NEW YORK, Oct. 12, 2021 /PRNewswire/ —
What: Texas Ban Potentially Conflicts with Federal Requirements
Why: On October 11, Texas Governor Greg Abbott issued an executive order stating that no entity in Texas can compel receipt of a COVID-19 vaccination by any individual, including an employee or consumer, who objects to such vaccination for any reason of personal conscience, based on a religious belief, or for medical reasons, including prior recovery from COVID-19. The order extends the governor’s previous prohibition against government-mandated vaccination to private employers. It also suspends conflicting orders and statutes.
“The state executive order has the potential to conflict with federal vaccination requirements anticipated for private employers and those already in place for federal contractors. To the extent that the governor’s order conflicts with federal government requirements, businesses that rely on federal funding or reimbursement, such as health care, energy, agriculture, and transportation, may be put into a difficult position—accept federal assistance or comply with the Texas order.”
– Pamela Wolf, Senior Legal Analyst at Wolters Kluwer Legal & Regulatory U.S.
- Potentially Conflicting Federal Requirements: Governor Abbott’s executive order comes, at least partly, in response to President Joe Biden’s plan announced on September 9 to require all employers with 100 or more employees to ensure their workforces are fully vaccinated, or show a negative test at least once a week. Because the U.S. Department of Labor has not yet issued the planned emergency rule, it is unknown whether, and to what extent, that federal rule will conflict with Governor Abbott’s executive order. Notably, though, President Biden’s plan includes the option of requiring a negative test at least once a week for those who remain unvaccinated, an option that may alleviate any conflict with the Texas Governor’s executive order.
Businesses that contract with the federal government will also face difficulty because they must meet federal requirements that contractor employees be fully vaccinated no later than December 8, 2021, or on the first day of a new, renewed, or extended contract. There are accommodations under those requirements for contractor employees who are not vaccinated due to a disability or a sincerely held religious belief, practice, or observance. However, there is no exception to mandatory vaccination due to “a reason of personal conscience,” as provided in Governor Abbott’s executive order.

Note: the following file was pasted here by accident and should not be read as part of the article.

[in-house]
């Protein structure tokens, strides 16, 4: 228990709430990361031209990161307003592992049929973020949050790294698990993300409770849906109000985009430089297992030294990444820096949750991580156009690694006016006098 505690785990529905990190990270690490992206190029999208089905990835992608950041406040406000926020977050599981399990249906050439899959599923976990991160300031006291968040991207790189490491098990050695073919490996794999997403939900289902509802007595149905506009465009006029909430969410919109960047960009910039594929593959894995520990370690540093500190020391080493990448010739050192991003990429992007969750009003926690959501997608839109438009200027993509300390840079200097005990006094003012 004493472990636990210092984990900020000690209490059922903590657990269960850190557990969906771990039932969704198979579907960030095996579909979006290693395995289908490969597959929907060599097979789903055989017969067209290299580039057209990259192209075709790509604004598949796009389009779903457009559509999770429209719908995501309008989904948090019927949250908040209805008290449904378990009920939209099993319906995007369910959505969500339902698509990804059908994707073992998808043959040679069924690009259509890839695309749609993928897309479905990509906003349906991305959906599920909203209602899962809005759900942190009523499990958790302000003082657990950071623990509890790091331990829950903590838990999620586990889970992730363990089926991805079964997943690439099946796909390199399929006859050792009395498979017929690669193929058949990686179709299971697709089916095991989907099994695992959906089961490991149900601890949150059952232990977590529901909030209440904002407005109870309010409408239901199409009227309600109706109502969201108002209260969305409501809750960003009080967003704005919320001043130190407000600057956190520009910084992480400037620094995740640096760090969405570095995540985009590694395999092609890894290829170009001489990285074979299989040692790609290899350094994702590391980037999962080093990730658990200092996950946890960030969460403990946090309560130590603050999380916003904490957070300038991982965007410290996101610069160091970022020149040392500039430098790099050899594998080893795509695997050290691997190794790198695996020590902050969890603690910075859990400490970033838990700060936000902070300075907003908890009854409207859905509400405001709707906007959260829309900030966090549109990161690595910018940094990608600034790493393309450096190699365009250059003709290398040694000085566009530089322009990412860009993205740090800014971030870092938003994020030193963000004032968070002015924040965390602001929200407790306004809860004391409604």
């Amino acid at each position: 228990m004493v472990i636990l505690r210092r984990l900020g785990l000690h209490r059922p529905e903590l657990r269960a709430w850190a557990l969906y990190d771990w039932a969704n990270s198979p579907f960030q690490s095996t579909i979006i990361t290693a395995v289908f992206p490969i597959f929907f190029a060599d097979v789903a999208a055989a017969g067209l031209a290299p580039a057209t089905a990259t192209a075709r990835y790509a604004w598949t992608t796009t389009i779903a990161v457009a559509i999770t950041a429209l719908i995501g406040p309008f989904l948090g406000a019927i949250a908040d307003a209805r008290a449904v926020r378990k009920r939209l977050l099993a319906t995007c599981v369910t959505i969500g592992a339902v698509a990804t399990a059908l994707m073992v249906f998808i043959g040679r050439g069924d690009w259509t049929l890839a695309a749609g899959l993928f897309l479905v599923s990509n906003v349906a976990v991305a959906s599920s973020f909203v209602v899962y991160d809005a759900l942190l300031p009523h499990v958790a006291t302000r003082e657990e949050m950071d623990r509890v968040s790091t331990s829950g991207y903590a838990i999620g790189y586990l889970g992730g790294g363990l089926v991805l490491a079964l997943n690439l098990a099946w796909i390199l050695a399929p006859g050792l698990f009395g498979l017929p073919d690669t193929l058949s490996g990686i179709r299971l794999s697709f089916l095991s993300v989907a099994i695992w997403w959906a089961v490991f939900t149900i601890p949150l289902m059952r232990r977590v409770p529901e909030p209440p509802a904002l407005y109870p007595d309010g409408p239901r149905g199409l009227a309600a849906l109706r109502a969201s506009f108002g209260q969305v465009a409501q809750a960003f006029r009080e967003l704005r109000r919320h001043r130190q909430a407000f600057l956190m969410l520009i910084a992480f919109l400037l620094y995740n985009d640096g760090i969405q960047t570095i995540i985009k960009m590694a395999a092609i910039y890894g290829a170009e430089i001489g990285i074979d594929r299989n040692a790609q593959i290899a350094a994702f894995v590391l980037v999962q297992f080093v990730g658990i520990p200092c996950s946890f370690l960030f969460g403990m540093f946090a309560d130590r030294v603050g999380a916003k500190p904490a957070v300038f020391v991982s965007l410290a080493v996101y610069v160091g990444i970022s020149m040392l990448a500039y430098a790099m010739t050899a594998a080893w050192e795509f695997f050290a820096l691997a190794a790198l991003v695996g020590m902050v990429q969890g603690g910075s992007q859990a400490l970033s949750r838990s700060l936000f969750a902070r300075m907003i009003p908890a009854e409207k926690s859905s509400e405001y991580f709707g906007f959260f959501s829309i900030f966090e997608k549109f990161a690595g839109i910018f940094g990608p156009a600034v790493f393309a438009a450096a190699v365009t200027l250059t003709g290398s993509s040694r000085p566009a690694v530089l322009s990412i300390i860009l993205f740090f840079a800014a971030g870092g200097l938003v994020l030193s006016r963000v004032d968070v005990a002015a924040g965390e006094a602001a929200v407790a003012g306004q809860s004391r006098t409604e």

- Supersedes Conflicting Orders and State Statues: Governor Abbott’s executive order is crafted to supersede any conflicting order issued by local officials in response to the COVID-19 disaster. The order suspends Sections 418.1015(b) and 418.108 of the Texas Government Code, Chapter 81, Subchapter E of the Texas Health and Safety Code, and any other relevant statutes, to the extent necessary to ensure that local officials do not impose restrictions in response to the COVID-19 disaster that are inconsistent with his latest executive order.
- Governor Abbott’s Justifications: The governor’s executive order cites several rationalizations for his prohibition on private employer vaccine mandates, including:
- His previous series of orders aimed at protecting the health and safety of Texans, ensuring uniformity throughout the state and achieving the least restrictive means of combatting the evolving public health threat.
- That COVID-19 vaccines “are strongly encouraged for those eligible to receive one, but must always be voluntary for Texans.”
- His prior orders prohibiting governmental entities and certain others from imposing COVID-19 vaccine mandates or requiring vaccine passports.
- Federal government overreach: “the Biden Administration is now bullying many private entities into imposing COVID-19 vaccine mandates, causing workforce disruptions that threaten the state’s continued recovery from the COVID-19 disaster.”
- Texans who “fear losing their livelihoods because they object to receiving a COVID-19 vaccination for reasons of personal conscience, based on a religious belief, or for medical reasons, including prior recovery from COVID-19.”
- Legislature’s Primary Role Over Immunizations: Governor Greg Abbott also noted that via Chapter 161 of the Texas Health and Safety Code and other laws, including Chapters 38 and 51 of the Texas Education Code, the legislature has established its primary role over immunizations, and that all immunization laws and regulations in Texas stem from the laws established by the legislature. Further, the legislature has provided exemptions permitting people to opt out of mandatory vaccination for reasons of conscience or medical reasons.
On October 11, Abbott sent a letter to the Chief Clerk of the House and Secretary of the Senate adding this vaccination issue as an item to the Third Special Session agenda so that it can be considered for legislation. The governor said that this latest executive order will be rescinded upon the passage of such legislation.
Who: Pamela Wolf, J.D., Senior Legal Analyst
Pamela Wolf, J.D., is a senior employment legal analyst at Wolters Kluwer Legal & Regulatory U.S. who tracks and analyzes employment issues including White House and federal agency developments, federal regulations, court decisions, state and federal legislation, and labor and employment trends. Pamela can discuss the further anticipated conflicts that may arise throughout Texas following the ban, and what employers, employees, and residents should expect in the coming months.
Contact: To arrange an interview with Pamela or other legal experts from Wolters Kluwer Legal & Regulatory U.S. on this or any other related topics, please contact Linda Gharib: [email protected]
About Wolters Kluwer Legal & Regulatory U.S.
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